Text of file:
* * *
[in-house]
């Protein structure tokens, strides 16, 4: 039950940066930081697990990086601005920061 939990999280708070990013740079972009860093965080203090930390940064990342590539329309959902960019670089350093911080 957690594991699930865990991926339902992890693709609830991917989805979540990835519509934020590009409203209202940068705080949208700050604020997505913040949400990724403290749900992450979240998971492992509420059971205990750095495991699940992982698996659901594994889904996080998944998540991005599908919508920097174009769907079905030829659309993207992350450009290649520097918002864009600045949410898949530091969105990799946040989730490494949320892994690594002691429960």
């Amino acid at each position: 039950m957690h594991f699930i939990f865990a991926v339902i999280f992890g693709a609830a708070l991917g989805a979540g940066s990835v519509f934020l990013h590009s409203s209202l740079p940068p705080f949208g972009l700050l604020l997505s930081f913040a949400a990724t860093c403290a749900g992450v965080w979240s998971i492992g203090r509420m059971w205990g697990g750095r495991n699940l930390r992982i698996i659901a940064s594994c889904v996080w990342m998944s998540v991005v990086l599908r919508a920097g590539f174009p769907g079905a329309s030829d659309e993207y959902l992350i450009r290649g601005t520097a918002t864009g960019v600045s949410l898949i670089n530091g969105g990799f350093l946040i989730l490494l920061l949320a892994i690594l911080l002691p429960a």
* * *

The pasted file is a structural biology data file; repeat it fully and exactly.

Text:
[in-house]
């Protein structure tokens, strides 16, 4: 039950940066930081697990990086601005920061 939990999280708070990013740079972009860093965080203090930390940064990342590539329309959902960019670089350093911080 957690594991699930865990991926339902992890693709609830991917989805979540990835519509934020590009409203209202940068705080949208700050604020997505913040949400990724403290749900992450979240998971492992509420059971205990750095495991699940992982698996659901594994889904996080998944998540991005599908919508920097174009769907079905030829659309993207992350450009290649520097918002864009600045949410898949530091969105990799946040989730490494949320892994690594002691429960």
């Amino acid at each position: 039950m957690h594991f699930i939990f865990a991926v339902i999280f992890g693709a609830a708070l991917g989805a979540g940066s990835v519509f934020l990013h590009s409203s209202l740079p940068p705080f949208g972009l700050l604020l997505s930081f913040a949400a990724t860093c403290a749900g992450v965080w979240s998971i492992g203090r509420m059971w205990g697990g750095r495991n699940l930390r992982i698996i659901a940064s594994c889904v996080w990342m998944s998540v991005v990086l599908r919508a920097g590539f174009p769907g079905a329309s030829d659309e993207y959902l992350i450009r290649g601005t520097a918002t864009g960019v600045s949410l898949i670089n530091g969105g990799f350093l946040i989730l490494l920061l949320a892994i690594l911080l002691p429960a």